Zen and the Art of Internet Marketing
The title, in case you missed it, was inspired by "Zen and the Art of Motorcycle Maintenance."
I listened to this book on audio and so I couldn't skip around the way you can with a paperback. At the very end there was some commentary about how the book was such a classic because of the way it portrayed its schizophrenic main character.
I got through the whole book and really never thought about it having anything to do with mental health!
I thought it was a commentary on the over-commercialization of society... about mass production vs. quality workmanship.
In fact, it is that one word that sums up to me most what "Zen and the Art of Motorcycle Maintenance" was really about: QUALITY.
If you missed “Zen and the Art of Motorcycle Maintenance,” maybe you saw the movie, “Jerry McQuire”?
Didn’t it start out with a late night epiphany that turned into a mission statement … and sudden job loss?
Well, I’ve had an epiphany.
After a month or so of stewing over the concept of “Internet Marketing” and reading many websites and advertisements about how to get traffic and clicks things are finally coming together for me.
And this is my mission statement.
Internet Marketing Advice & Practices
I want to have some success and make some money, just like everyone else that is here writing their fingers off at HubPages, not to mention hundreds and thousands of folks over at Squidoo, Helium, eHow, and on their own blogs and websites.
The question I have is what is success?
I have read articles in the last month that recommend writing good... but not too good, so that visitors will not be so captivated by your prose that they want to bookmark your page instead of click on your ads.
I have seen any number of schemes aimed at getting "quality" backlinks from high PR pages.
And I have encountered a lot of folks in comments that don't seem to have read the article in question. (Not in my comments... I'm not popular enough to attract the more shallow crowd to my pages just yet!) These people leave questions that were clearly answered in the post they are commenting on, or try to get more personal by using the authors first name, except it's not the author's name, it's the name of the commenter right before them.
It seems we are in a real rush to get our links out there and don't have the time to actually read first and comment second.
If marketing is about building relationships (and I have read that as well in my research) then what kind of relationships are we building when we don't have time to get to know a person well enough remember they are "Jack" and not "Abigail"?
What Would Quality Marketing Look Like?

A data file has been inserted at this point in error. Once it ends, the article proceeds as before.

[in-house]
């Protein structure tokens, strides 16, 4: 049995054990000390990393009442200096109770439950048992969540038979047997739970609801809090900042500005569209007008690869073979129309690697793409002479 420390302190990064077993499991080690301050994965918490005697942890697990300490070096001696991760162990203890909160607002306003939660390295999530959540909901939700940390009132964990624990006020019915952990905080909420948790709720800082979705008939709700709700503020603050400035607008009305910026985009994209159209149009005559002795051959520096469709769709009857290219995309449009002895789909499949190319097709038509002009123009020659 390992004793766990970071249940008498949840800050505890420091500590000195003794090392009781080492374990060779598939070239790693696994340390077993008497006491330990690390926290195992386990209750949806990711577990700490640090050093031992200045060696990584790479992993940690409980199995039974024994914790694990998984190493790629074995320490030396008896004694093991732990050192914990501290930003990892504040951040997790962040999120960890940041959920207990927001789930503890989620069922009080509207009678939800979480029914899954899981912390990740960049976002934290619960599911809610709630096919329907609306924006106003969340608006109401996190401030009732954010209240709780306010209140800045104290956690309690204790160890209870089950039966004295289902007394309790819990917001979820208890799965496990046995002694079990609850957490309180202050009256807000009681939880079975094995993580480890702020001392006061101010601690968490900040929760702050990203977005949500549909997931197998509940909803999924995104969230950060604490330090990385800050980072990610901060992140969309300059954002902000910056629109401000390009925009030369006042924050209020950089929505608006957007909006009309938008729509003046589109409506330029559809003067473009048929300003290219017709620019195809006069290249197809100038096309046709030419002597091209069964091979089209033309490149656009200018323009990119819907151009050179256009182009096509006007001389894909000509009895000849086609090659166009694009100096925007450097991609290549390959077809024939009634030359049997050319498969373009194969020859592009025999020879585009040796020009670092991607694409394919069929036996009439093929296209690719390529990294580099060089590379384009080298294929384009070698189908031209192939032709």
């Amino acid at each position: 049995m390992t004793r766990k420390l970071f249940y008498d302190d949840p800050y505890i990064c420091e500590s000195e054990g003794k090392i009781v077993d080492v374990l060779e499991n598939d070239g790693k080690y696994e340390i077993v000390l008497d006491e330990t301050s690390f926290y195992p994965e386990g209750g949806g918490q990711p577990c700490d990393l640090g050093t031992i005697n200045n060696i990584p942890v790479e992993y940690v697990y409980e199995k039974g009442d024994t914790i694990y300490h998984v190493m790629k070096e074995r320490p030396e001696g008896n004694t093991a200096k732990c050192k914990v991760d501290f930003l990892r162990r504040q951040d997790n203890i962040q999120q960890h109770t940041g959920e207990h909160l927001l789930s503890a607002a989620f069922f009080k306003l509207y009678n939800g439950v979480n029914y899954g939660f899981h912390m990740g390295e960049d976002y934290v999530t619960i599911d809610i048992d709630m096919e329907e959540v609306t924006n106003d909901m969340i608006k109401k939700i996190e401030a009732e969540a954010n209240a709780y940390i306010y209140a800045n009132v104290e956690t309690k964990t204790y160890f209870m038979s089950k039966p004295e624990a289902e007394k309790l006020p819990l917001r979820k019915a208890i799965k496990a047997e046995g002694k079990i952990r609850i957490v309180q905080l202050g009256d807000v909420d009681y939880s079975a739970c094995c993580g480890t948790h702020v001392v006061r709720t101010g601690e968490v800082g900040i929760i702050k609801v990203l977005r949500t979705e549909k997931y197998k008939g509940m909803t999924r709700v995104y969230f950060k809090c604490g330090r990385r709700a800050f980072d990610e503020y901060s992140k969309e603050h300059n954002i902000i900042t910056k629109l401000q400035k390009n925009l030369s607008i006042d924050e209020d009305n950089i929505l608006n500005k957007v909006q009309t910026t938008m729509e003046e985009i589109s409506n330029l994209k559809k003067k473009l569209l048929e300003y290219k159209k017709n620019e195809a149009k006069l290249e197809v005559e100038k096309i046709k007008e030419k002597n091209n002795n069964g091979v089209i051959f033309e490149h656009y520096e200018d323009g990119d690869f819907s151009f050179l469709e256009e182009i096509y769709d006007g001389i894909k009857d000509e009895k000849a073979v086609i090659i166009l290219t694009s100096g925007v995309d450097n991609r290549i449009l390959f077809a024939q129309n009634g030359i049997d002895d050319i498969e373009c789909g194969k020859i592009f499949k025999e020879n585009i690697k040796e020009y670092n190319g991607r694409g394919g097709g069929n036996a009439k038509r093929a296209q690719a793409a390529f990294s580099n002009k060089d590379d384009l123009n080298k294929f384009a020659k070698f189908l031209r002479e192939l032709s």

I’m not a professional marketer, far from it. I’m just starting out and trying to come up with a plan of action I can follow. So my advice comes from others who have gone before. It may not be what “works” best, but it’s what resonates with me and makes sense.
It’s who I choose to be in relationship to marketing my writing online.
The first is a simple quote, and I hope most of you are familiar with the source: “Do unto others as you would have them do unto you.”
You want links? Give links.
You want quality links? Then give quality links.
You want comments? Then comment.
Quality comments? Make quality comments.
What if you participate in that forum you like it was YOUR forum? Contribute meaningful posts, give a good comment a thumbs up, report the spam, answer a few questions just because no one else has... and people won't keep coming back if they feel ignored.
What if you spent a certain amount of time each day getting to know some one else: Spending real time on their blog or website and reading multiple posts? Leaving a few thoughtful comments or sending them an email to say “thanks for the good info”?
Just one person a day.
Get to know them. Let them know you see them and appreciate them and really understand what they are trying to do.
Make one REAL friend…
In a year, that could mean over 300 real people. People whose names you recognize and who may recommend you to their friends, or link-tweet-share your new posts.
I'm not sure 300 is a good number. That may be too many. It's time consuming to maintain a real relationship. It's probably easier to buy backlinks until someone is so awed by your content they link to you because of your brilliance.
But that reminds me of another familiar quote: "they don't care how much you know until they know how much you care."
And how will they know that if you don't take the time to really do it?
What if we just slowed down, made it less about the money and more about quality?
Well, that’s it. That’s my plan.
"And I’m taking the fish. It’s me and the fish. Is anyone else with me?"
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